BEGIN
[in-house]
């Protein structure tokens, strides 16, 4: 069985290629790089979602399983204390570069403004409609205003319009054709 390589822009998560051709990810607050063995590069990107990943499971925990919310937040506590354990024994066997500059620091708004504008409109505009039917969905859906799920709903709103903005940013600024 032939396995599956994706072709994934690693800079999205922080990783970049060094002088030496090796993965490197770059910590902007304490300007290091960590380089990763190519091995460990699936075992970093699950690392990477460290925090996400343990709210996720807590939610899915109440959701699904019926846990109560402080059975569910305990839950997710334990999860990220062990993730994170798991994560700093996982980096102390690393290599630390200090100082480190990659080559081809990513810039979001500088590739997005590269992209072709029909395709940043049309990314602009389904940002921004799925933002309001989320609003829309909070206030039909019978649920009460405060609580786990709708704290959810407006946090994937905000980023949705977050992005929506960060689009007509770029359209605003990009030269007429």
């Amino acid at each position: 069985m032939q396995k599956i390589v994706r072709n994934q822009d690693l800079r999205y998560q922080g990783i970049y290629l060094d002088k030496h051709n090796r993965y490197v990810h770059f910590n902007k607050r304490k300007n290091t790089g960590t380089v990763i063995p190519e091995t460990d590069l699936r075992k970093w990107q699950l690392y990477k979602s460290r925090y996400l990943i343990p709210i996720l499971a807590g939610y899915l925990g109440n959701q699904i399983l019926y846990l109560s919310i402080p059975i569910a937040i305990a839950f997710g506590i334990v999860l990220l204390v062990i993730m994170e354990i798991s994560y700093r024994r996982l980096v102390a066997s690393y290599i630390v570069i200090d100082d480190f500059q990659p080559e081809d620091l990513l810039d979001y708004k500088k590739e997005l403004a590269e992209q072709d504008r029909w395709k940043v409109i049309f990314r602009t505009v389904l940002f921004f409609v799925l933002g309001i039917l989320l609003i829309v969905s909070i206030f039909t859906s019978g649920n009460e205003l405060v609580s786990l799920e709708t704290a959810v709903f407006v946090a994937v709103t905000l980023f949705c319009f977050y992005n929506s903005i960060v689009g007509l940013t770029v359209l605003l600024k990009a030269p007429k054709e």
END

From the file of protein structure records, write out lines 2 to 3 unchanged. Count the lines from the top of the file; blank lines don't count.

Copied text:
């Protein structure tokens, strides 16, 4: 069985290629790089979602399983204390570069403004409609205003319009054709 390589822009998560051709990810607050063995590069990107990943499971925990919310937040506590354990024994066997500059620091708004504008409109505009039917969905859906799920709903709103903005940013600024 032939396995599956994706072709994934690693800079999205922080990783970049060094002088030496090796993965490197770059910590902007304490300007290091960590380089990763190519091995460990699936075992970093699950690392990477460290925090996400343990709210996720807590939610899915109440959701699904019926846990109560402080059975569910305990839950997710334990999860990220062990993730994170798991994560700093996982980096102390690393290599630390200090100082480190990659080559081809990513810039979001500088590739997005590269992209072709029909395709940043049309990314602009389904940002921004799925933002309001989320609003829309909070206030039909019978649920009460405060609580786990709708704290959810407006946090994937905000980023949705977050992005929506960060689009007509770029359209605003990009030269007429």
């Amino acid at each position: 069985m032939q396995k599956i390589v994706r072709n994934q822009d690693l800079r999205y998560q922080g990783i970049y290629l060094d002088k030496h051709n090796r993965y490197v990810h770059f910590n902007k607050r304490k300007n290091t790089g960590t380089v990763i063995p190519e091995t460990d590069l699936r075992k970093w990107q699950l690392y990477k979602s460290r925090y996400l990943i343990p709210i996720l499971a807590g939610y899915l925990g109440n959701q699904i399983l019926y846990l109560s919310i402080p059975i569910a937040i305990a839950f997710g506590i334990v999860l990220l204390v062990i993730m994170e354990i798991s994560y700093r024994r996982l980096v102390a066997s690393y290599i630390v570069i200090d100082d480190f500059q990659p080559e081809d620091l990513l810039d979001y708004k500088k590739e997005l403004a590269e992209q072709d504008r029909w395709k940043v409109i049309f990314r602009t505009v389904l940002f921004f409609v799925l933002g309001i039917l989320l609003i829309v969905s909070i206030f039909t859906s019978g649920n009460e205003l405060v609580s786990l799920e709708t704290a959810v709903f407006v946090a994937v709103t905000l980023f949705c319009f977050y992005n929506s903005i960060v689009g007509l940013t770029v359209l605003l600024k990009a030269p007429k054709e």